Updated from 1:20 p.m. EDT
For software makers, the historically strong second quarter is likely to come in even lower than the disappointing first quarter, and it looks like the whole of 2002 will be a bust for the embattled sector, new research indicates.
"Our recent IT surveys confirm that the second quarter is shaping up to be another very challenging quarter for tech companies," said Rick Sherlund, Goldman Sachs' software analyst, in a research note. "Also, budgets for the rest of 2002 are not likely to change much from current levels."
As a result, Goldman made further reductions to its 2002 and 2003 estimates for 26 software firms. "Survey results and anecdotal data points provide a composite picture of ongoing IT spending constraints and a likely general slower pace of recovery for the industry going through 2003," Sherlund said.
The investment bank cut estimates for application vendors and business analytics firms
Goldman also pared back forecasts for security software firms
Internet Security Systems
And it trimmed its 2002 and 2003 estimates for infrastructure software firms
Those saved from the knife included
because their numbers already have been reduced;
, which recently reported earnings; and
, which Sherlund said he visited last week and appears to be "OK."
Wednesday's reductions follow a joint poll by Goldman Sachs and Gartner of almost 400 executives and IT professionals between April 5 and May 14. At the time, two-thirds of them said normal technology spending was unlikely to resume until 2003 or beyond.
"There has likely been some under spending of IT budgets that will likely persist through the second and third quarter, with the potential for some budget flush in the fourth quarter," Sherlund said.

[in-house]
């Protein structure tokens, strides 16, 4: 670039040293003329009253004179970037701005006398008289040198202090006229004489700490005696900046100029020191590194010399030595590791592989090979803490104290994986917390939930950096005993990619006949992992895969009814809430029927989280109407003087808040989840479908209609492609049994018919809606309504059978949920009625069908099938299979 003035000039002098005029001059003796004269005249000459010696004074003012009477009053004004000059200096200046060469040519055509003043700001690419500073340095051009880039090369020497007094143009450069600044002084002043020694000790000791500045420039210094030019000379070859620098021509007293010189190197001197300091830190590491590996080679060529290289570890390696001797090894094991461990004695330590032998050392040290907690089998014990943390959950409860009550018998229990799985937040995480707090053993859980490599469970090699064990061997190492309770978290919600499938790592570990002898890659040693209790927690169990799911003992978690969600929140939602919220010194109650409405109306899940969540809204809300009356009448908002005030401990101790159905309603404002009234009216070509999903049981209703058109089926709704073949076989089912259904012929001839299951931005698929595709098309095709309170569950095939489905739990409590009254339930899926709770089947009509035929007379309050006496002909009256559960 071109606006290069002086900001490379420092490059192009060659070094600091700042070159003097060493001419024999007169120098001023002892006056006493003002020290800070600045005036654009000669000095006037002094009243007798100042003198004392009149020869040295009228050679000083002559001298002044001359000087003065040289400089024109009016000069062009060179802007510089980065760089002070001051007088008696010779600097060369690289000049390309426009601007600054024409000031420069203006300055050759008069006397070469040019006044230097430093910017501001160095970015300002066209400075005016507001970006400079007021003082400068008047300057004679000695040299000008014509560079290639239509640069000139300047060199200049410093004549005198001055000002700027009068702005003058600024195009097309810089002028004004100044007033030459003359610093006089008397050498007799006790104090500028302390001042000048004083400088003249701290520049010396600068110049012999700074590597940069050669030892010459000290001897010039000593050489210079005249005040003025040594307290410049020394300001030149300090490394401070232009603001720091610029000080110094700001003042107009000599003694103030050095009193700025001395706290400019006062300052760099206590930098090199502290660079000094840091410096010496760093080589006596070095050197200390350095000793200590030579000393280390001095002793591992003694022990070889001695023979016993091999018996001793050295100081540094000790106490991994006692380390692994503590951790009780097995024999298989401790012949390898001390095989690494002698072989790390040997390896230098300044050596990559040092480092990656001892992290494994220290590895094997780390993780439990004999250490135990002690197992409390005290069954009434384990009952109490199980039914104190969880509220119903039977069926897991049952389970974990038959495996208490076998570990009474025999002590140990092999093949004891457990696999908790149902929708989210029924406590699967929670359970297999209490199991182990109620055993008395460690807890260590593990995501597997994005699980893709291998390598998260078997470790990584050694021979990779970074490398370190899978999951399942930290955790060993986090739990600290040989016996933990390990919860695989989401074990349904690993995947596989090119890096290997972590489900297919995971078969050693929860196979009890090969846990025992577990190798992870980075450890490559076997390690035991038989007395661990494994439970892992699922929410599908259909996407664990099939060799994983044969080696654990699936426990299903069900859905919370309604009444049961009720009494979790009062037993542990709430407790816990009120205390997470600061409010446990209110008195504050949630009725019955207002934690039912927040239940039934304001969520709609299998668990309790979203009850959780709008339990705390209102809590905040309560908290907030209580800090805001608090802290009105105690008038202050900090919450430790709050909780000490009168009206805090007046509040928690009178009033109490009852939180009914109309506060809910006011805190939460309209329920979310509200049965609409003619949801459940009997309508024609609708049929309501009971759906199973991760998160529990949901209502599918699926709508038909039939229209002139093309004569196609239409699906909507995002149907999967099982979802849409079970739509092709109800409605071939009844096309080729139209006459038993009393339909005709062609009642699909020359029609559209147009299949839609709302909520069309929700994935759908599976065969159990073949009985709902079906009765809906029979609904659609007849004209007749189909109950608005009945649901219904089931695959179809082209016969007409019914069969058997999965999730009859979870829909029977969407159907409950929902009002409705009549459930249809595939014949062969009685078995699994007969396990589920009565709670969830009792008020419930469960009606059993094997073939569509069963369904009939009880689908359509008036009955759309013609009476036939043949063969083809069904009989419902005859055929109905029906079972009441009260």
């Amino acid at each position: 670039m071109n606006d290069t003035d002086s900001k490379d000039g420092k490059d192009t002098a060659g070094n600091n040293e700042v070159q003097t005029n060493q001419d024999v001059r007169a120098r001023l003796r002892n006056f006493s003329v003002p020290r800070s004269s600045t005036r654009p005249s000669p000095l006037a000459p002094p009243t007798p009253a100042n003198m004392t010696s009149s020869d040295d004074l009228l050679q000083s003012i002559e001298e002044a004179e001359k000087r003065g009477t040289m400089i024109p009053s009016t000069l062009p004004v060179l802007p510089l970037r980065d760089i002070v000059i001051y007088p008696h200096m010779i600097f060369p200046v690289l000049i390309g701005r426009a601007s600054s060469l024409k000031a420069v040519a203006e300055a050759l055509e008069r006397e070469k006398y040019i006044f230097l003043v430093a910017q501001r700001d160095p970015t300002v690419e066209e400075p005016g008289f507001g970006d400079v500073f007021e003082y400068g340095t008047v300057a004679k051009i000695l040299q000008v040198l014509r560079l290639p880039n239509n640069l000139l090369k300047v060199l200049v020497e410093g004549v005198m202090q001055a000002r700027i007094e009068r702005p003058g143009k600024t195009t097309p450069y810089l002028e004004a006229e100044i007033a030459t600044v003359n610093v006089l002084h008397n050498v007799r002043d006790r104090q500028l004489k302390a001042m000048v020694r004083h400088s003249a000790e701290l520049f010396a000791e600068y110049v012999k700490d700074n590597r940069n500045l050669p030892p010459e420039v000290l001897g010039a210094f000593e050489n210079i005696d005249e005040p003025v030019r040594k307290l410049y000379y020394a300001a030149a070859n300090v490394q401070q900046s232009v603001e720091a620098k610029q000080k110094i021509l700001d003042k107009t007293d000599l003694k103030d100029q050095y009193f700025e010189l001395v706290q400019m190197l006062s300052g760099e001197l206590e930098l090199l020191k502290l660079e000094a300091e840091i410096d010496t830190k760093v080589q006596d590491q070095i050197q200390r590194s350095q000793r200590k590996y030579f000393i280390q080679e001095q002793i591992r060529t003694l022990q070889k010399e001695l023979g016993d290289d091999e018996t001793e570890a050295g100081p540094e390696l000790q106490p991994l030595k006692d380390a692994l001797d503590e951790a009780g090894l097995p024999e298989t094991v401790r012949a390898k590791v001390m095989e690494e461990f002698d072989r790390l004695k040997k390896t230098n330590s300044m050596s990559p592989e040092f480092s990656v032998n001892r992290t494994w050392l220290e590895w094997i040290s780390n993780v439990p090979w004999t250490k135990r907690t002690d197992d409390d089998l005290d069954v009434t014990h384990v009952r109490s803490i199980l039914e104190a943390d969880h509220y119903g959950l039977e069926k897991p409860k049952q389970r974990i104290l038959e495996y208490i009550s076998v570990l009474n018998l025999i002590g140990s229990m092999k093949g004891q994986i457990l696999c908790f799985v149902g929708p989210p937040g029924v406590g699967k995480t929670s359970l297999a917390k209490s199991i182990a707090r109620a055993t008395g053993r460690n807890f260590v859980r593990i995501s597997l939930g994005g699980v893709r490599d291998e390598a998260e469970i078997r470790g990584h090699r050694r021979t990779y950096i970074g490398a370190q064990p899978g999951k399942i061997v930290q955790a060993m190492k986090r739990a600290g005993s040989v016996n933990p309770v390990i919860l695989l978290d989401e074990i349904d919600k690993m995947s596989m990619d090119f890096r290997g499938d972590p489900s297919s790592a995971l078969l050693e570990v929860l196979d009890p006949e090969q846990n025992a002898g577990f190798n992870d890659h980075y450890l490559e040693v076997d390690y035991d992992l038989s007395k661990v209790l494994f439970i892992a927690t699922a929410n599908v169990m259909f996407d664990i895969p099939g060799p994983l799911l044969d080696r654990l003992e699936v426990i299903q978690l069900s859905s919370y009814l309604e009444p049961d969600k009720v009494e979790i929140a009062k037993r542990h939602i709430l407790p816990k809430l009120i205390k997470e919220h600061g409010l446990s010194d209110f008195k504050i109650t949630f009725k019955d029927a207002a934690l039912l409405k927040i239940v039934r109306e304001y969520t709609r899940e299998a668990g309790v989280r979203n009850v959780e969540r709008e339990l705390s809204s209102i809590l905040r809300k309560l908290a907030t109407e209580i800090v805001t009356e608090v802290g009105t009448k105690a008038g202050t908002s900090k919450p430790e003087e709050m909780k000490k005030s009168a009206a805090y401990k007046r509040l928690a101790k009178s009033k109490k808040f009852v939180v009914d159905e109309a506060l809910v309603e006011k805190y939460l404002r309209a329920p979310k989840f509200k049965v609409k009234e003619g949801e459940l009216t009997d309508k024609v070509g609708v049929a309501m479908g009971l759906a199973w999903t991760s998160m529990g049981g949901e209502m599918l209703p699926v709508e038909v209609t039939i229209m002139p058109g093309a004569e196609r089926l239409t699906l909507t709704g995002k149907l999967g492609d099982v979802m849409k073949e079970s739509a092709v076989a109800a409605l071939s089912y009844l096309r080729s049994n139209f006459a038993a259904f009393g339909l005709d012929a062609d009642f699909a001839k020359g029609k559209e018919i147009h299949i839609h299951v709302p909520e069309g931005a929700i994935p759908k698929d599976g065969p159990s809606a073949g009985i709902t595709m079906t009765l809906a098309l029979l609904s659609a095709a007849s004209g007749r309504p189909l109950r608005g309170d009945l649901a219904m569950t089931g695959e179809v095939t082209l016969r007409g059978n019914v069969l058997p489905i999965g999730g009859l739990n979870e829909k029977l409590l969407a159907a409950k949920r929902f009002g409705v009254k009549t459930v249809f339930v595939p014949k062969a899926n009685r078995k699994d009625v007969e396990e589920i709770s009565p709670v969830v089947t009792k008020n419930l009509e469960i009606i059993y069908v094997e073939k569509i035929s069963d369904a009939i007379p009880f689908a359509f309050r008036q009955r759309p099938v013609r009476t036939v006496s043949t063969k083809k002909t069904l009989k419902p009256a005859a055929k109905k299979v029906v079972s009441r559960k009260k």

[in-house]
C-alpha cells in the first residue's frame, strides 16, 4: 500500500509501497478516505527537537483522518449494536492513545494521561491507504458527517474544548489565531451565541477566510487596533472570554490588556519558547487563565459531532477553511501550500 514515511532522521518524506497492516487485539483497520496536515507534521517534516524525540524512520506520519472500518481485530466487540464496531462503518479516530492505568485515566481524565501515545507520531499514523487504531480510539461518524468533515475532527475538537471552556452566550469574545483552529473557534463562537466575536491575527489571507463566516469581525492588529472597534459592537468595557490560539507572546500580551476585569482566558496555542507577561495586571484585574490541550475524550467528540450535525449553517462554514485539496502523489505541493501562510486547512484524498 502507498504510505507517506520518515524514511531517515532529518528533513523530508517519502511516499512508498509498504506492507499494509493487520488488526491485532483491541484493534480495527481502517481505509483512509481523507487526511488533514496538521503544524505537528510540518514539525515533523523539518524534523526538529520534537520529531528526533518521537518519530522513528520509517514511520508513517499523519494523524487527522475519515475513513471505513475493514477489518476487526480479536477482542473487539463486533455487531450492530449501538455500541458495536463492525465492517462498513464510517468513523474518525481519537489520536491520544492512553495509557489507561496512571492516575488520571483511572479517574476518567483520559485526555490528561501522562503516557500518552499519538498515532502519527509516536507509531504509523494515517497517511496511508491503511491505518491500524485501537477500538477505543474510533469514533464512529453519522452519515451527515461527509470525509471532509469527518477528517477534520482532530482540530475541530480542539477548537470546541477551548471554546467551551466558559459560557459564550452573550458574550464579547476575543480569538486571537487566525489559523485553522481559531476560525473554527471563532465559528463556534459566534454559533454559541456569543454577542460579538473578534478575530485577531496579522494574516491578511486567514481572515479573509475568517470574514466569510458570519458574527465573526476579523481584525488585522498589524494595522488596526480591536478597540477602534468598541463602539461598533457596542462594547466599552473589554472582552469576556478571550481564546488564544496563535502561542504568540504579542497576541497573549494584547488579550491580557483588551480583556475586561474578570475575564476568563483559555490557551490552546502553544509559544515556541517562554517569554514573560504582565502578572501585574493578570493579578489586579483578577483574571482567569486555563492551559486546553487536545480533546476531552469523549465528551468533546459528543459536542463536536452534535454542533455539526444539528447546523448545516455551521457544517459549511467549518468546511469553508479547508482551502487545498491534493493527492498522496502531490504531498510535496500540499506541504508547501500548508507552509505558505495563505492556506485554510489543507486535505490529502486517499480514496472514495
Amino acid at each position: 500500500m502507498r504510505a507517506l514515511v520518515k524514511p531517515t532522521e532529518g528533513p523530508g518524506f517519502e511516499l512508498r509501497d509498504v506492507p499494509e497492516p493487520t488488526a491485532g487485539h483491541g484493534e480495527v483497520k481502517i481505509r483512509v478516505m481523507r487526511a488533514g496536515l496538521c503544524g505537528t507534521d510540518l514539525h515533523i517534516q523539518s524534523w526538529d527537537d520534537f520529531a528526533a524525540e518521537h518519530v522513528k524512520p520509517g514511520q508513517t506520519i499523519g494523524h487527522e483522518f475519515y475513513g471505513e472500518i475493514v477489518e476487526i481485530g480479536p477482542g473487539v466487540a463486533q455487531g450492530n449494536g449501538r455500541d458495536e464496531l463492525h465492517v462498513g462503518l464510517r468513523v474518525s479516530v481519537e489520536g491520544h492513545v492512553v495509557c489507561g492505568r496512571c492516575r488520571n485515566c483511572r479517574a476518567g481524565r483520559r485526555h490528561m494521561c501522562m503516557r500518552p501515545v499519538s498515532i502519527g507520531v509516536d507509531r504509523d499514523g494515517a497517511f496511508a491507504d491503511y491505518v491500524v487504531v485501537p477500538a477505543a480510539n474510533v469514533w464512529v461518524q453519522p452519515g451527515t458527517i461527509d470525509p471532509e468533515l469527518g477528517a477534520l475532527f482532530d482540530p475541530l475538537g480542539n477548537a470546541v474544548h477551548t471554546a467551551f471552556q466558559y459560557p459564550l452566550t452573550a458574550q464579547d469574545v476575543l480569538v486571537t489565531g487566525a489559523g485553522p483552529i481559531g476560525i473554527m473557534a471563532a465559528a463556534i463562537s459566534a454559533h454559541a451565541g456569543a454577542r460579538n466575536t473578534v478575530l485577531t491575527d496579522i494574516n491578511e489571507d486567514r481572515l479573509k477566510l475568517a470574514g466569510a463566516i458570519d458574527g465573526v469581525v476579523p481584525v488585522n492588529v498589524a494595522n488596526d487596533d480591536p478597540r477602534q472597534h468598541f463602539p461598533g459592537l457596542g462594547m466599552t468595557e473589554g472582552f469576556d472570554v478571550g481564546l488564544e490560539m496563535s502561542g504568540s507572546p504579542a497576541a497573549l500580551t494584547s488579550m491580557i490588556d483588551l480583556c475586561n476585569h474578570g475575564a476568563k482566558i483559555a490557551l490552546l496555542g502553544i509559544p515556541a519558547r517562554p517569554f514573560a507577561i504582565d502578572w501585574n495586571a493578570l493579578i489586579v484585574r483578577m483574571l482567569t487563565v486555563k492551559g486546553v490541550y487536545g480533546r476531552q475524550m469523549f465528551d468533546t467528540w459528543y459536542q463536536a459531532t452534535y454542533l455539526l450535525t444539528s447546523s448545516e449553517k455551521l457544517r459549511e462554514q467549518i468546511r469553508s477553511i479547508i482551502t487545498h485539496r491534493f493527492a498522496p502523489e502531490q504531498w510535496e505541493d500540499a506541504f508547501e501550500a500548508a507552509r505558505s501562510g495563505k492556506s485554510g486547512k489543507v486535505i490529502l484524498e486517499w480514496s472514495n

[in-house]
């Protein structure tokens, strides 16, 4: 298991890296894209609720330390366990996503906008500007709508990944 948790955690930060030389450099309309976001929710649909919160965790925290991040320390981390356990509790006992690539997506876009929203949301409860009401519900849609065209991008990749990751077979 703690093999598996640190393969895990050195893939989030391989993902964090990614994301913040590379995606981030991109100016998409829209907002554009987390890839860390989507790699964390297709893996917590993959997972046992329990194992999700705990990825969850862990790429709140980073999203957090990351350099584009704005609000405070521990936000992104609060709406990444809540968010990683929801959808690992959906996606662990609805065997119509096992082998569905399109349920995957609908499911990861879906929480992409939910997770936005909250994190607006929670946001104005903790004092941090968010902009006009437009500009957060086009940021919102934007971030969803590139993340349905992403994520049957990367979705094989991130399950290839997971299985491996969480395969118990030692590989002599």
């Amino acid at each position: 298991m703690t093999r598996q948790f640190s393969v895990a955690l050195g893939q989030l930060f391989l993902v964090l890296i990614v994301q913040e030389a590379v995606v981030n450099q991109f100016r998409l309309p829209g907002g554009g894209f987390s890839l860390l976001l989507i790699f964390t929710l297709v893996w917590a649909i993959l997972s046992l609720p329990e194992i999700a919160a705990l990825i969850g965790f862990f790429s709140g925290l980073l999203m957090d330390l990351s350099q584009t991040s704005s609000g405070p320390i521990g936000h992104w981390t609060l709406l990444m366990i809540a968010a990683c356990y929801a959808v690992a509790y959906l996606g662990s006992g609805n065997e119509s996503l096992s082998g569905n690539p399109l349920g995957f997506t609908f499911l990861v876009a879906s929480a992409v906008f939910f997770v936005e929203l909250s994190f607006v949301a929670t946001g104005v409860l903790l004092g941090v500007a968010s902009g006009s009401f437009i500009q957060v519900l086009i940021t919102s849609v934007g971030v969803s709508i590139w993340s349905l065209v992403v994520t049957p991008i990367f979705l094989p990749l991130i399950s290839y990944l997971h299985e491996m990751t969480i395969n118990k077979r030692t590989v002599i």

Other analysts have been predicting that the second quarter, usually software's strongest quarter after the fourth quarter, would be sequentially flat, followed by a seasonably weak third quarter and sequential growth in the fourth quarter fueled by year-end purchasing.
"I guess the only thing that surprised me is that it's taken this long for people to start throwing in the towel," said Allan House, a technology analyst at Pittsburgh-based Federated Investors, who has been underweight software. "Everybody has sort of been mulling over the idea that times were tough ...
but people were still hoping for something to come about."
"You just can't hope," House concluded.
The problem, though, is that as estimates finally come down, stocks are not following suit as quickly and multiples are rising, House noted. The only stocks he's found cheap enough to pick up recently are Oracle at $8 and Microsoft at $50.
Others like Siebel and Symantec are still trading at relatively high multiples, he said. Siebel is currently trading at 42 times trailing earnings, compared to a low of 19 in 2001 and high of 376 in 2000. Symantec is trading at 26 times trailing earnings, compared a low of 6 in 1998 and a high of 338 in 1995.
The largest estimate reduction by Goldman hit enterprise application software makers. Sherlund reduced his 2002 revenue estimate for Siebel by 5.8% to $1.9 billion and 2003's revenue estimate by 8.1% to $2.1 billion. "We believe the company has a particularly strong pipeline but the ability to close deals in this challenging environment may imply that Street estimates are simply too aggressive for the quarter and going forward," Sherlund said in his note.
Sherlund reduced Siebel earnings estimates for 2002 to 45 cents a share from 50 cents and 2003 earnings to 56 cents a share from 65 cents.
His estimates for SAP's 2002 revenue shrunk by 3.2% to $7.2 billion while SAP's 2003 revenue estimates shrunk 4.8% to $8.2 billion. Sherlund reduced revenue estimates for PeopleSoft by just over 3% in each of 2002 and 2003.
Goldman Sachs only modestly adjusted its estimates for business analytics companies such as Business Objects, suggesting that the sector's growth should outpace that of other software areas. Another bright spot will be security software, Goldman Sachs said, predicting it will be a "disproportionate benefactor of a return to normal IT spending levels."
Based on their poll, Goldman Sachs and Gartner said the top beneficiaries of current spending trends include BEA Systems, Microsoft and
among enterprise software makers and Internet Security Systems among security software makers. Oracle remains the top database choice for large enterprises, the survey concluded.
The Goldman Sachs software index fell 2.3% Tuesday. Among the largest decliners: Shares of Siebel Systems were down $1.28, or 6.1%, at $19.70 in recent trading. WebMethods fell 90 cents, or 7.5%, to $11.10. Check Point Software dropped $1.50, or 8%, to $17.25.
Staff reporter Diane Hess contributed to this report